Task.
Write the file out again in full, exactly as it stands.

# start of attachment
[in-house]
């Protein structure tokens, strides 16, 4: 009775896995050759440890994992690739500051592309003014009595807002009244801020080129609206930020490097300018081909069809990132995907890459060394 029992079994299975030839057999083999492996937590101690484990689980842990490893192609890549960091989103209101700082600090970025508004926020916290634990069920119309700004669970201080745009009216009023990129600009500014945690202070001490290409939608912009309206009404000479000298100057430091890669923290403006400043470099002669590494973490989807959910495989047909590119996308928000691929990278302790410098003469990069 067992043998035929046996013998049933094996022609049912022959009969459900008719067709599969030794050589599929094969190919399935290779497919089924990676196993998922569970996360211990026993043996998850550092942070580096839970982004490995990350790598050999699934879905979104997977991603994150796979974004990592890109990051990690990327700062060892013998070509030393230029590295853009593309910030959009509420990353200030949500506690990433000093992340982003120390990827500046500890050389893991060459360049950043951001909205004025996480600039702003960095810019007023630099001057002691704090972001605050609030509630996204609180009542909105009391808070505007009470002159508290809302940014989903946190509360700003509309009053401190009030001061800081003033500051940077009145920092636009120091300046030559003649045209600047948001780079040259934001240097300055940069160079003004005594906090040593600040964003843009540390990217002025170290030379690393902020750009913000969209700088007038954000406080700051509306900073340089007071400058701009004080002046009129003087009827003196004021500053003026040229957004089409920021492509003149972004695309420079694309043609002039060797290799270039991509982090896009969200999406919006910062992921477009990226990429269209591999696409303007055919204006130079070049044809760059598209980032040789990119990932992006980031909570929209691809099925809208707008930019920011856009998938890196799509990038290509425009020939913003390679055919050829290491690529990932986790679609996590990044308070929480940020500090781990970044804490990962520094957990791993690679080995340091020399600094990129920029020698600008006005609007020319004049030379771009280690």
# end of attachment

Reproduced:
[in-house]
């Protein structure tokens, strides 16, 4: 009775896995050759440890994992690739500051592309003014009595807002009244801020080129609206930020490097300018081909069809990132995907890459060394 029992079994299975030839057999083999492996937590101690484990689980842990490893192609890549960091989103209101700082600090970025508004926020916290634990069920119309700004669970201080745009009216009023990129600009500014945690202070001490290409939608912009309206009404000479000298100057430091890669923290403006400043470099002669590494973490989807959910495989047909590119996308928000691929990278302790410098003469990069 067992043998035929046996013998049933094996022609049912022959009969459900008719067709599969030794050589599929094969190919399935290779497919089924990676196993998922569970996360211990026993043996998850550092942070580096839970982004490995990350790598050999699934879905979104997977991603994150796979974004990592890109990051990690990327700062060892013998070509030393230029590295853009593309910030959009509420990353200030949500506690990433000093992340982003120390990827500046500890050389893991060459360049950043951001909205004025996480600039702003960095810019007023630099001057002691704090972001605050609030509630996204609180009542909105009391808070505007009470002159508290809302940014989903946190509360700003509309009053401190009030001061800081003033500051940077009145920092636009120091300046030559003649045209600047948001780079040259934001240097300055940069160079003004005594906090040593600040964003843009540390990217002025170290030379690393902020750009913000969209700088007038954000406080700051509306900073340089007071400058701009004080002046009129003087009827003196004021500053003026040229957004089409920021492509003149972004695309420079694309043609002039060797290799270039991509982090896009969200999406919006910062992921477009990226990429269209591999696409303007055919204006130079070049044809760059598209980032040789990119990932992006980031909570929209691809099925809208707008930019920011856009998938890196799509990038290509425009020939913003390679055919050829290491690529990932986790679609996590990044308070929480940020500090781990970044804490990962520094957990791993690679080995340091020399600094990129920029020698600008006005609007020319004049030379771009280690």